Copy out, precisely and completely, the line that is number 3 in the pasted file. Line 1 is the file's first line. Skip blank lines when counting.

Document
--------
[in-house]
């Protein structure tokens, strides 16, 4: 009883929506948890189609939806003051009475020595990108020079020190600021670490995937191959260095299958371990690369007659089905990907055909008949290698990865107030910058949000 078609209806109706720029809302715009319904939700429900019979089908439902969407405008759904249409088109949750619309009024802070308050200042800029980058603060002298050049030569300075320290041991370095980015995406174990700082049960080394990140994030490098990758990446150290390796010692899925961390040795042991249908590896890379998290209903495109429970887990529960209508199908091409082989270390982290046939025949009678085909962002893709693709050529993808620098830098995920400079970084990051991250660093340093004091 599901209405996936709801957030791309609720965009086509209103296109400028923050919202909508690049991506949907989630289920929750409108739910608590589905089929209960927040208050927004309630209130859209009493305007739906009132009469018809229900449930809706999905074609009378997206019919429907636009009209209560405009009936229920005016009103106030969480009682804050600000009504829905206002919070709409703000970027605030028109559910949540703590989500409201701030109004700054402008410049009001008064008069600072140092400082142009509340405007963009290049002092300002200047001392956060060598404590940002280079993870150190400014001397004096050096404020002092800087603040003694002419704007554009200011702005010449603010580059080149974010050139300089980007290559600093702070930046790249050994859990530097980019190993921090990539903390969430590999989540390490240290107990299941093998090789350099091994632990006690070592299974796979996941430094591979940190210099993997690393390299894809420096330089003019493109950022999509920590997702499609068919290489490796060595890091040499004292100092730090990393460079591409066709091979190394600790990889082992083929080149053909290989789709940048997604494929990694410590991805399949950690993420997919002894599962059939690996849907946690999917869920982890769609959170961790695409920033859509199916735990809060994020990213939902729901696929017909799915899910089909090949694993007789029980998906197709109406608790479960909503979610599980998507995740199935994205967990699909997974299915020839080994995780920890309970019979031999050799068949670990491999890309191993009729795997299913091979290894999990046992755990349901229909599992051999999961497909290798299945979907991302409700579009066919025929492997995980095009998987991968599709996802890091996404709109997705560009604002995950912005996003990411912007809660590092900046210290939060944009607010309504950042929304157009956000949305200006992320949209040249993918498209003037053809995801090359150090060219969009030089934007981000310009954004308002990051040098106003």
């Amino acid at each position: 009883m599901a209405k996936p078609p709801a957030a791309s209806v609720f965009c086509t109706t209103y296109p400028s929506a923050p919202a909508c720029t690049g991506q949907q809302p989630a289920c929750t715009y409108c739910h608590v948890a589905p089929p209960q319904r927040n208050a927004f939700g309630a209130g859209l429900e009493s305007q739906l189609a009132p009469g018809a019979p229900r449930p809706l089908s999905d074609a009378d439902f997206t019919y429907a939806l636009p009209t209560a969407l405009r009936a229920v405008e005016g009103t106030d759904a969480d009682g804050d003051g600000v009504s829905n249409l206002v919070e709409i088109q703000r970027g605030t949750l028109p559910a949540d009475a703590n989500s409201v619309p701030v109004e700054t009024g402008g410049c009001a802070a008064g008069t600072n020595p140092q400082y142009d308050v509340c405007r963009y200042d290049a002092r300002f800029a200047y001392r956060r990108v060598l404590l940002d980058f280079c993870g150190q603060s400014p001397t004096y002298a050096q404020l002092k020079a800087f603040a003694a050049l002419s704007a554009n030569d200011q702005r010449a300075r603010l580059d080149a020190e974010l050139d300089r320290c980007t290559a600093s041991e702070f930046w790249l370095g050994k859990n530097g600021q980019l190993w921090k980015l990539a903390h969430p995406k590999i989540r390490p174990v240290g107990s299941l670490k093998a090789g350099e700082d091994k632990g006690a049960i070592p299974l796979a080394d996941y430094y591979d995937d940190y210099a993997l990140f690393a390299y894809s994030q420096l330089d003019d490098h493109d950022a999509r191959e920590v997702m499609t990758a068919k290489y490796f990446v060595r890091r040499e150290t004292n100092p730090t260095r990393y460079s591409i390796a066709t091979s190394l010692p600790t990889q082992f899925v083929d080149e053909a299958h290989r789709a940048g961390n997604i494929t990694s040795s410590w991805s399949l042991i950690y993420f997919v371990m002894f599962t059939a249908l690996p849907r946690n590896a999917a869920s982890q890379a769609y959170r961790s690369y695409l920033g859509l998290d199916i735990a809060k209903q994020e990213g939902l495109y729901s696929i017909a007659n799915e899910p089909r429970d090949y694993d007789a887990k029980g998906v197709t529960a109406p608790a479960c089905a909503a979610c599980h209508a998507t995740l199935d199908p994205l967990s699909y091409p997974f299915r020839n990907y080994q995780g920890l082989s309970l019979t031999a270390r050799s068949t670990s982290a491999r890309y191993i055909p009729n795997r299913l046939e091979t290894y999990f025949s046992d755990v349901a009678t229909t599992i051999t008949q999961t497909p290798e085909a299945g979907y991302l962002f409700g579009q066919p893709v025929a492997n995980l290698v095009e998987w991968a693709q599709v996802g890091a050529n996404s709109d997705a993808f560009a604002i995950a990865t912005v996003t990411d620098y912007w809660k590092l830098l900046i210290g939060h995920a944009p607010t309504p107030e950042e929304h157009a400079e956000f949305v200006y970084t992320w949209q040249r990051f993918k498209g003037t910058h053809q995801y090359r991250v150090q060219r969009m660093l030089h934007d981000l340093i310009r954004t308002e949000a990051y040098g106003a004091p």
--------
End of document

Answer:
């Amino acid at each position: 009883m599901a209405k996936p078609p709801a957030a791309s209806v609720f965009c086509t109706t209103y296109p400028s929506a923050p919202a909508c720029t690049g991506q949907q809302p989630a289920c929750t715009y409108c739910h608590v948890a589905p089929p209960q319904r927040n208050a927004f939700g309630a209130g859209l429900e009493s305007q739906l189609a009132p009469g018809a019979p229900r449930p809706l089908s999905d074609a009378d439902f997206t019919y429907a939806l636009p009209t209560a969407l405009r009936a229920v405008e005016g009103t106030d759904a969480d009682g804050d003051g600000v009504s829905n249409l206002v919070e709409i088109q703000r970027g605030t949750l028109p559910a949540d009475a703590n989500s409201v619309p701030v109004e700054t009024g402008g410049c009001a802070a008064g008069t600072n020595p140092q400082y142009d308050v509340c405007r963009y200042d290049a002092r300002f800029a200047y001392r956060r990108v060598l404590l940002d980058f280079c993870g150190q603060s400014p001397t004096y002298a050096q404020l002092k020079a800087f603040a003694a050049l002419s704007a554009n030569d200011q702005r010449a300075r603010l580059d080149a020190e974010l050139d300089r320290c980007t290559a600093s041991e702070f930046w790249l370095g050994k859990n530097g600021q980019l190993w921090k980015l990539a903390h969430p995406k590999i989540r390490p174990v240290g107990s299941l670490k093998a090789g350099e700082d091994k632990g006690a049960i070592p299974l796979a080394d996941y430094y591979d995937d940190y210099a993997l990140f690393a390299y894809s994030q420096l330089d003019d490098h493109d950022a999509r191959e920590v997702m499609t990758a068919k290489y490796f990446v060595r890091r040499e150290t004292n100092p730090t260095r990393y460079s591409i390796a066709t091979s190394l010692p600790t990889q082992f899925v083929d080149e053909a299958h290989r789709a940048g961390n997604i494929t990694s040795s410590w991805s399949l042991i950690y993420f997919v371990m002894f599962t059939a249908l690996p849907r946690n590896a999917a869920s982890q890379a769609y959170r961790s690369y695409l920033g859509l998290d199916i735990a809060k209903q994020e990213g939902l495109y729901s696929i017909a007659n799915e899910p089909r429970d090949y694993d007789a887990k029980g998906v197709t529960a109406p608790a479960c089905a909503a979610c599980h209508a998507t995740l199935d199908p994205l967990s699909y091409p997974f299915r020839n990907y080994q995780g920890l082989s309970l019979t031999a270390r050799s068949t670990s982290a491999r890309y191993i055909p009729n795997r299913l046939e091979t290894y999990f025949s046992d755990v349901a009678t229909t599992i051999t008949q999961t497909p290798e085909a299945g979907y991302l962002f409700g579009q066919p893709v025929a492997n995980l290698v095009e998987w991968a693709q599709v996802g890091a050529n996404s709109d997705a993808f560009a604002i995950a990865t912005v996003t990411d620098y912007w809660k590092l830098l900046i210290g939060h995920a944009p607010t309504p107030e950042e929304h157009a400079e956000f949305v200006y970084t992320w949209q040249r990051f993918k498209g003037t910058h053809q995801y090359r991250v150090q060219r969009m660093l030089h934007d981000l340093i310009r954004t308002e949000a990051y040098g106003a004091p």